Menu JTA Search

Anna Rudnitskaya RSS


  • Report details few cases of anti-Semitic violence in Russia

    Only six of 234 xenophoic attacks in Russia last year were against Jews, though anti-Semitism remains a problem in the country, according to a new report.

  • Recession fuels rise in Russian aliyah

    Immigration to Israel is up from Russia, with experts citing the economic downturn as the primary motivator.

  • Volunteers bring some relief to needy Lithuanian, Latvian Jews

    Eight British volunteers went on a “Mission Impossible,” a program of a British charity, to aid Jewish communities in the Baltics that have been severely affected by the recession.

  • Helping Russian Jews build community themselves

    After decades of community-building from the top down, often with the aid of donors from overseas, can Russia’s Jewish communities build themselves from the bottom up?

  • Designs sought for Jewish Babi Yar memorial

    The Jewish community of Ukraine has announced an international architectural contest for a memorial complex in Babi Yar.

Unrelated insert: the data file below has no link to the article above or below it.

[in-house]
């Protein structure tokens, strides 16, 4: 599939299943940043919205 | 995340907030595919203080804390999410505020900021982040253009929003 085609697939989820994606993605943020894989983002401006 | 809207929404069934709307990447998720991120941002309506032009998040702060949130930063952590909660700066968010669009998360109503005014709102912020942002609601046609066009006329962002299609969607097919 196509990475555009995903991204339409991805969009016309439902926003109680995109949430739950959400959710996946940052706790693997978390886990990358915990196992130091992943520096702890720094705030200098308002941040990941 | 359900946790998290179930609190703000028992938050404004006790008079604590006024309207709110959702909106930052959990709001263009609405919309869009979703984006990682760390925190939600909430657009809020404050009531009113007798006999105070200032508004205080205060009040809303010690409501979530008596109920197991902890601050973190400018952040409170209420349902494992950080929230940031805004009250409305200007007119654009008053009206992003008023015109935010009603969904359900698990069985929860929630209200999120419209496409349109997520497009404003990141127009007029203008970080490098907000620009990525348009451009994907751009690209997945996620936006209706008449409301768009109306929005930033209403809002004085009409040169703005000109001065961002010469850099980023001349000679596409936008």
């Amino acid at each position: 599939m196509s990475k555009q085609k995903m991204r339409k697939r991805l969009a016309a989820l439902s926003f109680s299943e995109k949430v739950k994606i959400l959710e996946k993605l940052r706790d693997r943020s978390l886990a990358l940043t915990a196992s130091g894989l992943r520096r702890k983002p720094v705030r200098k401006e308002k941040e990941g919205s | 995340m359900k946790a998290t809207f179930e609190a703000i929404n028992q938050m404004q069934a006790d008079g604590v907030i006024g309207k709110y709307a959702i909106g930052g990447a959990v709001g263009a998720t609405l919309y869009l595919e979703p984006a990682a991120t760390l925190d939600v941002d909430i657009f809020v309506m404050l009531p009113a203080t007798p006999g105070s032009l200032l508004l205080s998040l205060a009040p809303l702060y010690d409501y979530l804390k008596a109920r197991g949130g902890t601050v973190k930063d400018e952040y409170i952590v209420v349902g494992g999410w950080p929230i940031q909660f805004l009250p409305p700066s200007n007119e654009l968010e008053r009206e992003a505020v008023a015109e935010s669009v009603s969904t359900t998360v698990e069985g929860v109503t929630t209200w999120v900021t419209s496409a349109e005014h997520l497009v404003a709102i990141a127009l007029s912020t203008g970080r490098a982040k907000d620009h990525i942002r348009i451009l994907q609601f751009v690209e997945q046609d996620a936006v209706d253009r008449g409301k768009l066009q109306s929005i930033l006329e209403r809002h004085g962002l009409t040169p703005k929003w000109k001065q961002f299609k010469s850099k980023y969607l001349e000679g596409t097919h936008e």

• Rebuilding a synagogue where Jews resisted Soviets

    In Soviet times, the small town of Malakhovka, less than 10 miles from Moscow, was the center of Jewish underground activity. In 2005 its old wooden synagogue was burned down in a fire. Five years later, the shared effort of local authorities and wealthy Moscow Jews have enabled the opening of a new synagogue.

  • Opposition parties fare well in Russian vote

    Two political parties with anti-Semitic elements fared well in Russian regional elections.

  • Fishing for Jews in Russia’s muddy waters

    Exactly how many Jews are there in Russia? Depends on whom you ask and how you count them.

  • With election, change for Ukraine, but likely not for Jews

    The victory in Ukraine’s presidential elections by Viktor Yanukovich, the candidate with close ties to the Kremlin, is being welcomed cautiously by Ukraine’s Jews.

  • With unconventional ways, Moscow rabbi seeks to boost Jewish life

    With Torah lessons for bank executives, online social networking and personal charisma, one Moscow rabbi is trying some unconventional ways to draw Russian professionals and businessmen to Jewish life.